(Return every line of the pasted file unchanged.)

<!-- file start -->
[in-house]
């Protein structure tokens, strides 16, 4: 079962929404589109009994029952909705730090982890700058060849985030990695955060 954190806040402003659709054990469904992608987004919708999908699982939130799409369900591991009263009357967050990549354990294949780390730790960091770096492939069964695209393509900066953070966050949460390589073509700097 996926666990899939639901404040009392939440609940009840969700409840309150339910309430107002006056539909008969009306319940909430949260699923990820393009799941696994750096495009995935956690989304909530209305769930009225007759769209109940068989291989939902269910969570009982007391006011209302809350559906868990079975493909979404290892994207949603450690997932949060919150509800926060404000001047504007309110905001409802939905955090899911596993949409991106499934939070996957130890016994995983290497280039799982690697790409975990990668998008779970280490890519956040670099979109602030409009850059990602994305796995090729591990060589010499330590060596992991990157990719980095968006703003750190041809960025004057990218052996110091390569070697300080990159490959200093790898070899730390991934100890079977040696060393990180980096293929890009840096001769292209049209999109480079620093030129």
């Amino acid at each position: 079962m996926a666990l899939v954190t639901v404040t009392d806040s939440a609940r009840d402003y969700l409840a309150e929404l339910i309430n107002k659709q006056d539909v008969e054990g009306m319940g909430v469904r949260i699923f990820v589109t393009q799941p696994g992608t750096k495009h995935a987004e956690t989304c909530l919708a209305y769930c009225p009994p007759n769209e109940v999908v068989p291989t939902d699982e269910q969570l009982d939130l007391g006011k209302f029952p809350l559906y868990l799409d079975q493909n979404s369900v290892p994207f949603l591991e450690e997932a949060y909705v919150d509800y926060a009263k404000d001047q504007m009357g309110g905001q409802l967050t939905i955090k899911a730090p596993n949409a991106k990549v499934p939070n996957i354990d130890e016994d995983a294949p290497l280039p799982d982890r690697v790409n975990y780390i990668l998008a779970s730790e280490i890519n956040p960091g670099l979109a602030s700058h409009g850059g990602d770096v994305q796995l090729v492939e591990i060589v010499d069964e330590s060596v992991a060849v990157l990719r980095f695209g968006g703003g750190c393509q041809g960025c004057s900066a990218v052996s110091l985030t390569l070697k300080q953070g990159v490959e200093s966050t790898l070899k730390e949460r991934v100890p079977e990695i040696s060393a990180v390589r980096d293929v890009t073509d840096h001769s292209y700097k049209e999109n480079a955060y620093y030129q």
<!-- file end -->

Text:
[in-house]
């Protein structure tokens, strides 16, 4: 079962929404589109009994029952909705730090982890700058060849985030990695955060 954190806040402003659709054990469904992608987004919708999908699982939130799409369900591991009263009357967050990549354990294949780390730790960091770096492939069964695209393509900066953070966050949460390589073509700097 996926666990899939639901404040009392939440609940009840969700409840309150339910309430107002006056539909008969009306319940909430949260699923990820393009799941696994750096495009995935956690989304909530209305769930009225007759769209109940068989291989939902269910969570009982007391006011209302809350559906868990079975493909979404290892994207949603450690997932949060919150509800926060404000001047504007309110905001409802939905955090899911596993949409991106499934939070996957130890016994995983290497280039799982690697790409975990990668998008779970280490890519956040670099979109602030409009850059990602994305796995090729591990060589010499330590060596992991990157990719980095968006703003750190041809960025004057990218052996110091390569070697300080990159490959200093790898070899730390991934100890079977040696060393990180980096293929890009840096001769292209049209999109480079620093030129």
């Amino acid at each position: 079962m996926a666990l899939v954190t639901v404040t009392d806040s939440a609940r009840d402003y969700l409840a309150e929404l339910i309430n107002k659709q006056d539909v008969e054990g009306m319940g909430v469904r949260i699923f990820v589109t393009q799941p696994g992608t750096k495009h995935a987004e956690t989304c909530l919708a209305y769930c009225p009994p007759n769209e109940v999908v068989p291989t939902d699982e269910q969570l009982d939130l007391g006011k209302f029952p809350l559906y868990l799409d079975q493909n979404s369900v290892p994207f949603l591991e450690e997932a949060y909705v919150d509800y926060a009263k404000d001047q504007m009357g309110g905001q409802l967050t939905i955090k899911a730090p596993n949409a991106k990549v499934p939070n996957i354990d130890e016994d995983a294949p290497l280039p799982d982890r690697v790409n975990y780390i990668l998008a779970s730790e280490i890519n956040p960091g670099l979109a602030s700058h409009g850059g990602d770096v994305q796995l090729v492939e591990i060589v010499d069964e330590s060596v992991a060849v990157l990719r980095f695209g968006g703003g750190c393509q041809g960025c004057s900066a990218v052996s110091l985030t390569l070697k300080q953070g990159v490959e200093s966050t790898l070899k730390e949460r991934v100890p079977e990695i040696s060393a990180v390589r980096d293929v890009t073509d840096h001769s292209y700097k049209e999109n480079a955060y620093y030129q």